In every living cell, more than 5000 types of chemical reactions take place at any time. To carry out these chemical reactions physical activities and other functions of living cells; energy is required. We are going to discuss that what are the effects of exercises on Respiratory System.
The source of energy in cells is the organic molecule (glucose). Glucose is oxidized in every cell to release energy in the form of ATP. For this oxidation process of ATP.
Oxygen is required which comes into the body through respiration. By this process energy is released. It also causes carbon dioxide and water which is removed out of body by the process of breathing.
This chapter will help us to understand the respiratory process in a better way. This chapter will also give us knowledge to improve the efficieney of respiration by the various types of exercises.
GENERAL WORKING OF RESPIRATORY SYSTEM
Oxygen is an important component on which our life depends. It is essential to every cell and tissue in the body. It helps to provide energy necessary for life.
Oxygen is brought into the body when we inhale and its bi-products are given out when we exhale. Respiration is the process in which exchange of gases takes place in the body, i.e., interchange of gases (oxygen fuses with blood and carbon dioxide diffuses from blood).
The process of respiration involves lungs, diaphragm, respiratory tract, nose, mouth, larynx, pharynx and trachea. Respiration is of two types:
(a) Internal Respriation or Tissue Respiration : This process of respiration takes place in tissues and cells. In respiration oxygenated blood reaches the tissues, where oxygen gets used up during energy production.
This metabolic reaction produces carbon dioxide which is carried away by the blood to the lungs for purification through external respiration. This process of energy release is known as oxidation. It also releases carbon dioxide e water.
(b) External Respiration or Breathing : This respiration process takes place in lungs with the help of alveoli (air sacs). In alveoli, the carbon dioxide diffuses from blood and oxygen fuses with blood.
External respiration is called breathing. Inhalation and exhalation are the two processes of external respiration (breathing). This breathing process oxygenates to the blood, it gets purified as carbon dioxide is removed from the blood.
External respiration makes internal respiration possible as oxygen rich blood goes to different parts of the body.
MECHANISM OF BREATHING
The lungs are two thin walled elastic sacs in the thorax. This is an airtight cavity enclosed by the ribs from the sides and the diaphragm below. Any change in the thorax affects the volume of the lungs.
When we breathe in (inspiration/inhale), muscles across the ribs contract, it pulls the ribs upward and sideward. At the same time, the muscles of the diaphragm contract and flatten.
Thus, size of lung increases and there is an increase in the volume. Due to this, low pressure develops in the lungs, so air is sucked inside through the nose and mouth.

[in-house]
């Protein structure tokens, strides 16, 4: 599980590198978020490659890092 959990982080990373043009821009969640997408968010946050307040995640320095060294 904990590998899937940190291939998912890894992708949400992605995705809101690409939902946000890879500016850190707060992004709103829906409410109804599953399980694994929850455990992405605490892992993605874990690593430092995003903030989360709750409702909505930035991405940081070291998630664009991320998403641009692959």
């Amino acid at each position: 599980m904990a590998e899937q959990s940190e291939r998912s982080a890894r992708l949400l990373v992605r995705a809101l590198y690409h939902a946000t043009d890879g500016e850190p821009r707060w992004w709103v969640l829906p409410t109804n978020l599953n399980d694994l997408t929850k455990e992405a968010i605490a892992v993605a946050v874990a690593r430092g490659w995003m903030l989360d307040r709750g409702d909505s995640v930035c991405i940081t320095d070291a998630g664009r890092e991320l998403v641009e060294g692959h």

Breathing out (expiration/exhale) occurs when the muscles of the diaphragm and the ribs relax. By this, the space is reduced and there is decrease in volume, thus high pressure develops in the lungs so air is pushed out.
When the body is at rest, the movements of the diaphragm alone are sufficient to fill and empty the lungs for breathing. During rest we breathe approximately 16 times in a minute.
We inhale about 500 mL to 3000 mL of air in each breath. If there is increase of carbon dioxide in the blood, the rate of breathing is increased.
The carbon dioxide concentration will rise whenever the body is engaged in physical activity. The rate of breathing can increase up to 50 times a minute. The age factor and level of fitness decide the efficiency of respiratory system.
IMPORTANT TERMS RELATED TO RESPIRATORY SYSTEM
(a) Breathing Rate
It is person’s respiratory rate or the number of breaths per minute. Normal breathing rate is 12 to 20 breaths per minute. But it may increase up to 50 breaths per minute.
It is the normal amount of air exhaled in a single breath. It is approximately 500 mL in a normal adult.
Tidal-volume is long volume representing the normal volume of air displaced between normal inhalation and exhalation. When extra effort is not applied in healthy adult, the Tidal-Volume is approximately 500 mL.
It is the maximum amount of air a person can expel from the lungs after a maximum inhalation. It is equal to the sum of inspiratory reserve volume, tidal volume and expiratory reserve volume.
A person’s Vital-capacity can be measured by a wet or regular spirometer. In other words, vital capacity is the greatest volume of air that can be expelled from the lungs after taking the deepest possible breath.
A normal adult has vital capacity between 3 to 5 litre. Vital Capacity depends on age, sex, height, mass and ethnicity.
When we do a strenuous exercise, after some time we feel suffocation or breathlessness and we want to stop the exercise. But if exercise is continued for some more time (keeping control over mind) then breathlessness is removed automatically and we feel a sense of relief.